People use FLOSS (Free/Libre/Open Source Software) for many reasons. For those of us in the more radical wing of the Free Software movement, FLOSS isn’t just a better development methodology, the best tool for the job, or simply fun to play with. Instead, FLOSS is a social movement to liberate humanity from the centralized control of transnational corporations and implement a decentralized alternative based upon the collective collaboration of volunteers all around the globe. It is an alternative form of globalization, whereby people are free to take advantage of the best being produced globally and help contribute to its advancement; yet also empowered to adapt those global tools to their own local needs and cultural preferences. It is empowering form of what theorists call “glocal” (global+local) or transculturation. When I first heard about the GNU project as a college student, its very idea fired my imagination and its successes made me hope that another world was truly possible (to borrow an apt phrase from the World Social Forums).
Increasingly our economy, our social networks and even our human identities are based upon our access to and our manipulation of information in a multitude of forms. In turn, the digital tools which we employ mediate our ability to access and manipulate that information. Software is increasingly becoming the essential component which determines how we work, communicate, entertain, and participate in our wider society. The kind and quality of art an artist can create today is heavily determined by his/her access to graphics manipulation programs, vector drawing programs, video capture and editing software and 3D modelers. A writer’s productivity is intimately related to use of word processors, spelling and grammar checkers and electronic reference books. Today, a scientist’s ability to cross-reference ongoing research, conduct experiments and analyze data is intimately tied to the software at hand. In many ways our access to software (and the information which it permits us to use) determines what we can do in life and how we do it.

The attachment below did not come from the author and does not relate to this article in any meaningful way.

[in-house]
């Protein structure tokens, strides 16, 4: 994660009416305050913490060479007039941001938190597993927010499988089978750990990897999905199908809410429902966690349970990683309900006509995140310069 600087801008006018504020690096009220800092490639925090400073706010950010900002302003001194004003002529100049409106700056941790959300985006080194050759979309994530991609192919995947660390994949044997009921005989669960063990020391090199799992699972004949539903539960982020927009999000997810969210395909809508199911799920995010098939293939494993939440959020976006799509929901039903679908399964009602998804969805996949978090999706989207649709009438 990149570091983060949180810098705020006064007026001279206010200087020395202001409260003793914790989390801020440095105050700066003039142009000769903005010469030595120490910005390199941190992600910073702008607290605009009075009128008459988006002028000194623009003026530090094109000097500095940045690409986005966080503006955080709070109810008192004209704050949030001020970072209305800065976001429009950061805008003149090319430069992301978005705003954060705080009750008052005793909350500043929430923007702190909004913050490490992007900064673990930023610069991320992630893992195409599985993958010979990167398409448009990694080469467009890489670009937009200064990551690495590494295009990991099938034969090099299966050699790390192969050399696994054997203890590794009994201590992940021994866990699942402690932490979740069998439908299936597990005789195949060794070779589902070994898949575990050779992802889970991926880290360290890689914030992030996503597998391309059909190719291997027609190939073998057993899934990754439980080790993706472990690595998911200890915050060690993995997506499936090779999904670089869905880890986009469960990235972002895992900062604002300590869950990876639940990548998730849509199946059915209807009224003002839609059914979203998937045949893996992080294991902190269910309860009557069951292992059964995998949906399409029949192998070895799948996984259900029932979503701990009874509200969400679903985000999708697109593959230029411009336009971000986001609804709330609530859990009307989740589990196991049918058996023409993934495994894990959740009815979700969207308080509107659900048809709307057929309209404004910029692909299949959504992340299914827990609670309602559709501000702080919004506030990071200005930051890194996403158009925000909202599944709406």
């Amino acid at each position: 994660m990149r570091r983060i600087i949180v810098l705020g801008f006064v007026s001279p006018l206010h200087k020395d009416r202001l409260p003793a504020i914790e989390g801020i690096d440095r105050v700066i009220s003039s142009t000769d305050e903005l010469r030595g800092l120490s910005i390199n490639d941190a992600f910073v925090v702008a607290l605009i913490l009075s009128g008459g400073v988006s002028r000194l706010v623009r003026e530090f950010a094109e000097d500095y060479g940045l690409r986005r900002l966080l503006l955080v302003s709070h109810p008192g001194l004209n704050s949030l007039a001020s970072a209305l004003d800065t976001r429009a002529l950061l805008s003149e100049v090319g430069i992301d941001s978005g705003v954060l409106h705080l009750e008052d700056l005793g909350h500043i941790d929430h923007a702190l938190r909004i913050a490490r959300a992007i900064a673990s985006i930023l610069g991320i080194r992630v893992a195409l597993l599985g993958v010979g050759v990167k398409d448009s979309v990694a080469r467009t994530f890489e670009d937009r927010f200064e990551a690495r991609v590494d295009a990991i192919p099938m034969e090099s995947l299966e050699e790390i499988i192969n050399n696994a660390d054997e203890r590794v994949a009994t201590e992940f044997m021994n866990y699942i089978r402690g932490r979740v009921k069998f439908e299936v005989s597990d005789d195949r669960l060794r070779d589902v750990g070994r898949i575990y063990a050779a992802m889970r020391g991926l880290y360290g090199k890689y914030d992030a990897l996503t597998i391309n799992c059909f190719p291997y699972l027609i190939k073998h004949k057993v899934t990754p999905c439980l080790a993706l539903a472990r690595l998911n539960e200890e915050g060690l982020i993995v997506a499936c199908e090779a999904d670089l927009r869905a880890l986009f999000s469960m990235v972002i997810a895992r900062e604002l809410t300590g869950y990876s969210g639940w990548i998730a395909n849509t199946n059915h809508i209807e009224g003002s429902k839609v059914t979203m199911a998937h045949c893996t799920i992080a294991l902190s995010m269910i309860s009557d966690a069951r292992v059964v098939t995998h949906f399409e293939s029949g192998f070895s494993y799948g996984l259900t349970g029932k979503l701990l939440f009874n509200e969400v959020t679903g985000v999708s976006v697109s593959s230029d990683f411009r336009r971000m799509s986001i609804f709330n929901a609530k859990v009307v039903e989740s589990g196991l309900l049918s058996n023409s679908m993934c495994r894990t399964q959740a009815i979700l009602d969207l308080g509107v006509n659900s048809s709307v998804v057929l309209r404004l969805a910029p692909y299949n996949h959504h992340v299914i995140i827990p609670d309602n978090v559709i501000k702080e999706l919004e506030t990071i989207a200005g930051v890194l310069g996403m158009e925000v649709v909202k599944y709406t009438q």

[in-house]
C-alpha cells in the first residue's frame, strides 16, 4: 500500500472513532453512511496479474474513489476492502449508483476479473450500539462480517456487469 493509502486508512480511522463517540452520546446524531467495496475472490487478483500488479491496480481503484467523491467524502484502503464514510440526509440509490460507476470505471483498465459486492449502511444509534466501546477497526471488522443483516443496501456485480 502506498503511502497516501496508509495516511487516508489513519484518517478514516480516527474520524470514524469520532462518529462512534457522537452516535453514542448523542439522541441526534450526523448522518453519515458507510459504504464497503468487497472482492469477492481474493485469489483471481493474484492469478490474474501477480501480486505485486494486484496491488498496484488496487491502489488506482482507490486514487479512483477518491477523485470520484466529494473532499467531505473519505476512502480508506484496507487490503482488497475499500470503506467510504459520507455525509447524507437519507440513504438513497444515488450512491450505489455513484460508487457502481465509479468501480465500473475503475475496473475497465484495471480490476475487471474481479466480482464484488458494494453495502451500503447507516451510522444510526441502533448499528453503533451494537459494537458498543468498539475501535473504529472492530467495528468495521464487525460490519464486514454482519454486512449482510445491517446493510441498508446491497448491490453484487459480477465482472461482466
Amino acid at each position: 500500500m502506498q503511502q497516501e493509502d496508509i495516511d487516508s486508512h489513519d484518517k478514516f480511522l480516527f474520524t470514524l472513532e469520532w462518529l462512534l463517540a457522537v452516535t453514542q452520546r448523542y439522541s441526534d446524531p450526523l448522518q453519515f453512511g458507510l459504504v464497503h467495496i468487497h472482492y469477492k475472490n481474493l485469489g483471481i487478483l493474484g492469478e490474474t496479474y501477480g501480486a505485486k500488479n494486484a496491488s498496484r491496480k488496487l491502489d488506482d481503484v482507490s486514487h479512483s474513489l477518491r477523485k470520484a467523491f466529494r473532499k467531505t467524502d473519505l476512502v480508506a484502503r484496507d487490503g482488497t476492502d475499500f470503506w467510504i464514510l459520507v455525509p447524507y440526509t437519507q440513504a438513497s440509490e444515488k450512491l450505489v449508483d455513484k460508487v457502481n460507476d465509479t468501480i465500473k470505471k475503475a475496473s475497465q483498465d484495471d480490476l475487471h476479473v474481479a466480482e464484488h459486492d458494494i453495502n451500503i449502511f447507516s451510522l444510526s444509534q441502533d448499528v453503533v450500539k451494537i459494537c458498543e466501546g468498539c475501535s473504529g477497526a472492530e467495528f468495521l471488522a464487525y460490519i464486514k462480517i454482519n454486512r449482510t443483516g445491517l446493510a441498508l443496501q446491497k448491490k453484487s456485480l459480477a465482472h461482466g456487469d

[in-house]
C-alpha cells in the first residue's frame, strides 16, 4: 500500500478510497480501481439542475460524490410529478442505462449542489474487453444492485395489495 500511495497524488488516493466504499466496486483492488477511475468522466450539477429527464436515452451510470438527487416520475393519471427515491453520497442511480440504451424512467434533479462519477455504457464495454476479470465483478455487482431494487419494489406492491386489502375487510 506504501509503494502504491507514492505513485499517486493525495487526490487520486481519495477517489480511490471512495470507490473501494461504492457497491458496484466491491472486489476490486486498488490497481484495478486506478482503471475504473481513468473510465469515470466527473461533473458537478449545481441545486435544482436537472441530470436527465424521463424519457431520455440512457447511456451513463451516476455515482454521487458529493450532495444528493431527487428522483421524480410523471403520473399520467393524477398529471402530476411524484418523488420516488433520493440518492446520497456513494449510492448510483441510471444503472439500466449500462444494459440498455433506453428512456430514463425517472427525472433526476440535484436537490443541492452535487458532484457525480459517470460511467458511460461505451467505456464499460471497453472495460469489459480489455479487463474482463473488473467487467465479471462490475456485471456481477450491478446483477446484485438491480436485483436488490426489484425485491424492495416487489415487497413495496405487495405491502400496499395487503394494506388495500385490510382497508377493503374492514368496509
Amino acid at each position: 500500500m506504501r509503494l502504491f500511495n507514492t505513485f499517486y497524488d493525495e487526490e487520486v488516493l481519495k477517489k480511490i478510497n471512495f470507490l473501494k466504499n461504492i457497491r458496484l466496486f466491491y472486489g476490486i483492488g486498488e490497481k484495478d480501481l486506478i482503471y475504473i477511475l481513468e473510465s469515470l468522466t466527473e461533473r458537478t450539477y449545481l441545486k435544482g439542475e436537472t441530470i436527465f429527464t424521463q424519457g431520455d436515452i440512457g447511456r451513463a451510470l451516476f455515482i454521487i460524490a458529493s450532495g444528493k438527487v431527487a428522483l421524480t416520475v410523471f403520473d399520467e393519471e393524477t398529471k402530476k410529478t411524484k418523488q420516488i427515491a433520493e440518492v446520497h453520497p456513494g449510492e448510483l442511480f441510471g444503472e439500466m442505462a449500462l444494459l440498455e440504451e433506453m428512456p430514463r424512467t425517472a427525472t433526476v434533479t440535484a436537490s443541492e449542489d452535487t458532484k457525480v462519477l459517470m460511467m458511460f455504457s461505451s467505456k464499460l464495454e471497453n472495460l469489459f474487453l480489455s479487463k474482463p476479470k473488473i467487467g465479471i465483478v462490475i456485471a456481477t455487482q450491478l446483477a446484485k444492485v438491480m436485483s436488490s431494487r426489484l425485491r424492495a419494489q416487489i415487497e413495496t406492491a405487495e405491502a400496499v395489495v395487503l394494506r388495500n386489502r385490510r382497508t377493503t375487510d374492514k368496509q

In short, software is more than just a simple tool, it is a fundamental enabler of our abilities, especially our ability to express ourselves as humans and realize our full potential. Many in the Free Software movement have long recognized that they are fighting for far more than a free operating system. The ability to use software freely in any form which we choose is thus about the liberation and empowering of humanity.
For those of us in the radical wing of the Free Software movement, we regard with a wary eye the corporations which have invested in FLOSS and market their “open source” credentials. We question whether the profit motive of these corporations squares with our goal of human liberation. We wonder whether “open source” business, really translates into anything consonant with our values. We secretly long for the good old days, when Free Software was the subversive underground of hackers, uncontaminated by IPOs, corporate buyouts and mergers and other such Philistine interests. Did we really need IBM, SUN, Oracle, Novel and all the other big tech companies to jump into our sand box and start adding towers, motes and crenelations to the point that we no longer recognize that homely little sand castle we were so happily constructing on our own?
When “open source” suddenly became a red hot commodity and the darling of the tech trade press during the heady days of the internet boom, the hackers were justly proud to suddenly have their creation lionized by the world and their best and brightest sought out by corporate head hunters. When the stock of VA Linux skyrocketed 700% during the first day of its Initial Public Offering and Linux Torvald’s bright smile face was splashed on the cover of Time Magazine, the underground hobby of hackers was dramatically transformed into a very laudable (and profitable) endeavor. It was nice to receive so much fame and a tidy paycheck after so many years of furtive lurking in the dark and many in the community were slapping themselves on the back.
Still, there was a certain amount of haughty disdain toward the corporate world back in 1998 when the tech industry came to woo the hackers–a sense that we needed them far more than they needed us. We had created GCC, Apache, Linux, KDE, GNOME and GIMP without their help, so they were beggars at our party, hoping to grab a little of what we had created. There was some muffled grumbling in the corners about how some carpetbaggers were getting stinking rich off the hard work of the community.
A decade later, it is regarded as inconceivable to even question the need for corporate involvement in the development of Free Software. Today, much of the most widely used software such as OpenOffice, MySQL and Mozilla Firefox are largely corporate creations. Almost all the top contributers to star community projects like Linux, Apache and GNOME are on the corporate clock every time they submit another patch. Where once the corps were standing on the sidelines, hoping to get into the game, now they are directing the game. All the corps have taken over the party.